He has been involved in art since childhood. “I always try to do my best at work, so I never think about success or failure. Art is a never-ending journey, ”he says.
He considers part of his work to be commercial, based on the demands of the business. “The second part is my thought process work, where there is an exploration without time limit or any other condition, ”describes Sudhir.
It calls for a greater appreciation of art in society through school education and visits to museums and galleries. “Art is a very simplified language that can directly inspire viewers because it represents a person’s inner thoughts, ”adds Sudhir.
His works reflect spiritual themes and views of religious sites. “All of my work is very complex in a realistic style. I use experimental techniques with my signature style, ”he says. His works cover oil, acrylic and watercolor on canvas as well as handmade papers.
Sudhir’s works are priced from Rs 10,000 to Rs 65,000, although he says it can be difficult for an artist to get the right price for different art exhibitions. He sometimes deals with buyers according to their budget.
Artist: Sudhir Meher
Although the pandemic affected exhibitions and the art world, Sudhir continued to work on his art. “The pandemic has taught me a lot about society, but of course it affected my financial situation, ”he says.
Online support allows artists to virtually participate in many other exhibitions, according to Sudhir. The reach is also more global and artists can reach an international audience directly from their homes.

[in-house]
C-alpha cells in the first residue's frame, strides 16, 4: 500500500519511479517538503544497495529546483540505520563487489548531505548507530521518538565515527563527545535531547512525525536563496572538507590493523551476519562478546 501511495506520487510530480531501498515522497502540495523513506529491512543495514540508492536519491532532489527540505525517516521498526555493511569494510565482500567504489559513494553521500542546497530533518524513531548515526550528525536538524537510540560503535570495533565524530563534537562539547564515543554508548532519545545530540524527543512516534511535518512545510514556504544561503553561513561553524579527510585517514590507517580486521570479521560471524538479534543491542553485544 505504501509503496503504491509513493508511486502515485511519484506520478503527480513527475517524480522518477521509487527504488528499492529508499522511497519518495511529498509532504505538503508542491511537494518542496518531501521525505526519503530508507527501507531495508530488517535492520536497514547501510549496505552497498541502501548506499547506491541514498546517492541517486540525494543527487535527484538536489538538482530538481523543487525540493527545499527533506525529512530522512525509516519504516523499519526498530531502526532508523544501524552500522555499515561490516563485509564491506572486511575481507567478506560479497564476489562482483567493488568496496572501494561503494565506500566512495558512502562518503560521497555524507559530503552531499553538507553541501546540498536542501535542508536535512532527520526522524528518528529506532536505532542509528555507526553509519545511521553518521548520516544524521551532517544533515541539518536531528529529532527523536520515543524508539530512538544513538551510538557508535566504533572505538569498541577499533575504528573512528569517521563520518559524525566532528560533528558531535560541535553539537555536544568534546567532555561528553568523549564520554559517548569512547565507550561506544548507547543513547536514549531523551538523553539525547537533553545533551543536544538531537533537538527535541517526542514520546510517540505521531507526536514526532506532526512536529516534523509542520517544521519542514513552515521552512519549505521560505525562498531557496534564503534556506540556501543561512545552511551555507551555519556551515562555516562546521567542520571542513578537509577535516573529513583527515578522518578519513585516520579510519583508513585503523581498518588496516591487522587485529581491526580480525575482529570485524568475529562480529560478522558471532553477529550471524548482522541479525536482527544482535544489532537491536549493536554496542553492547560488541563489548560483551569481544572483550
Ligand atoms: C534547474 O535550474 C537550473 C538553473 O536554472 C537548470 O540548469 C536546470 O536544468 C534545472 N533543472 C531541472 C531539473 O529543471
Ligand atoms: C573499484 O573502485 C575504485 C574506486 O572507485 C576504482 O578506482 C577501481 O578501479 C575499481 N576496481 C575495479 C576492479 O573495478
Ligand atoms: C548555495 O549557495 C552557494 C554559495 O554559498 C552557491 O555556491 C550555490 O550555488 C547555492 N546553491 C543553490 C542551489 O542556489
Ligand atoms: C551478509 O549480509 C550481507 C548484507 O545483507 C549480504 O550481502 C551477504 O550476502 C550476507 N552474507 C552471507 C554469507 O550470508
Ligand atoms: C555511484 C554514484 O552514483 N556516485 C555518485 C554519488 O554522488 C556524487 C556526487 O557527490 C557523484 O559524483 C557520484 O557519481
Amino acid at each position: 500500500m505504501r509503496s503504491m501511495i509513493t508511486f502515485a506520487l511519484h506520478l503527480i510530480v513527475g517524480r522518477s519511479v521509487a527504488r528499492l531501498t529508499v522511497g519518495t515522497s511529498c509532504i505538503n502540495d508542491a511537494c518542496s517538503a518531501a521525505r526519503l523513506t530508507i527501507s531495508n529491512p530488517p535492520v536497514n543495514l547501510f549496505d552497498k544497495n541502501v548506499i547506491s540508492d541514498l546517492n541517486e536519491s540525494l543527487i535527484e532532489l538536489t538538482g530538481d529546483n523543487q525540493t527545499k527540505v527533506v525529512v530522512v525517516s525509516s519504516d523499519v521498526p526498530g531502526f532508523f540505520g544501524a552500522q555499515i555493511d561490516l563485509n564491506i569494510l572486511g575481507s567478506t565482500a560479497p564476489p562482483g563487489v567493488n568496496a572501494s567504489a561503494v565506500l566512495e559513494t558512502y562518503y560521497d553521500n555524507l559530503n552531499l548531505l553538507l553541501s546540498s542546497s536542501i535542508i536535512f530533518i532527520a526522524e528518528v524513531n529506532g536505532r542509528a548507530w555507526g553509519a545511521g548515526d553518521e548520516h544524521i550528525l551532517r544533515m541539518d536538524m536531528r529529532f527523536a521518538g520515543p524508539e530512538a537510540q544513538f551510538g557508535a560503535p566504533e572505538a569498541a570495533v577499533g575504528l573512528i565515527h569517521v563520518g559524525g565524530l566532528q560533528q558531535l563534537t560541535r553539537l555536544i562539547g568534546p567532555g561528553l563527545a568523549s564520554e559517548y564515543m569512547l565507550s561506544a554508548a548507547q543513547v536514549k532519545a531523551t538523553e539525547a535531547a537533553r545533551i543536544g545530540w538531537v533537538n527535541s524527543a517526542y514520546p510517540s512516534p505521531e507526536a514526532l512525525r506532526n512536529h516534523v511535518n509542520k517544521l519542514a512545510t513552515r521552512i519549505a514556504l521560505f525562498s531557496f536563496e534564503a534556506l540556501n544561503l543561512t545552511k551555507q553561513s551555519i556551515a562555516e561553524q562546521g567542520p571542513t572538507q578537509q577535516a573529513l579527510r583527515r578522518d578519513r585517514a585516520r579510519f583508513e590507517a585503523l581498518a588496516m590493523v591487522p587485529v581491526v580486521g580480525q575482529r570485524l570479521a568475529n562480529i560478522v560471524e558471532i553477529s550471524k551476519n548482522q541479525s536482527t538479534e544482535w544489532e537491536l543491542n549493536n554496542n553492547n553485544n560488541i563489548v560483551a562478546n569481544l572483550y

“But in the physical world, I can explain my work to art lovers face to face, in front of my painting. The way these interactions happen is totally different, ”he says.
Sudhir also offers tips for aspiring artists. “Work hard and believe in yourself. Look at other people’s work, but make your style. Keep persevering, and in the future you will be recognized, ”he advises.
“Art is my life, it’s a replica or a mirror image. It’s my soul, so I don’t depend on rewards and promotions, ”explains Khadeeja Anzaba, an architecture student.
“I live in the moment when I am doing something that I really love. I’m just going with the flow, trying to find my inner peace in my messy room with the messy canvas board, ”she jokes.
“Art is about exploring myself and passing on my values and perspectives to others,” she adds. She urges people to draw artistic inspiration of family, society and culture.
There is more exposure for artists today through exhibitions and online platforms. But Khadeeja observes that there are still many unknown talent due to a lack of opportunity.
The pandemic has been a difficult time for all artists. Although she enjoys online exhibits, Khadeeja believes understanding and communication is much better in physical exhibits.
“My paintings are the ones that kept me alive during confinement. I have an emotional attachment to them, and there are even times when I say ‘no’ to someone who asks for a particular painting because I need it close to me, ”she says.
Artist: Khadeeja Anzaba
“Give time for whatever you love to do. Live your dream, and love what you do. Give your best in every area, ”she advises budding artists.
“Life is never controlled by us – if it is, then we cannot call it life. So love what you do and do what you love, ”concludes Khadeeja.
Now what have you done today to take a break from your busy schedule and find new ways to harness your inner creativity?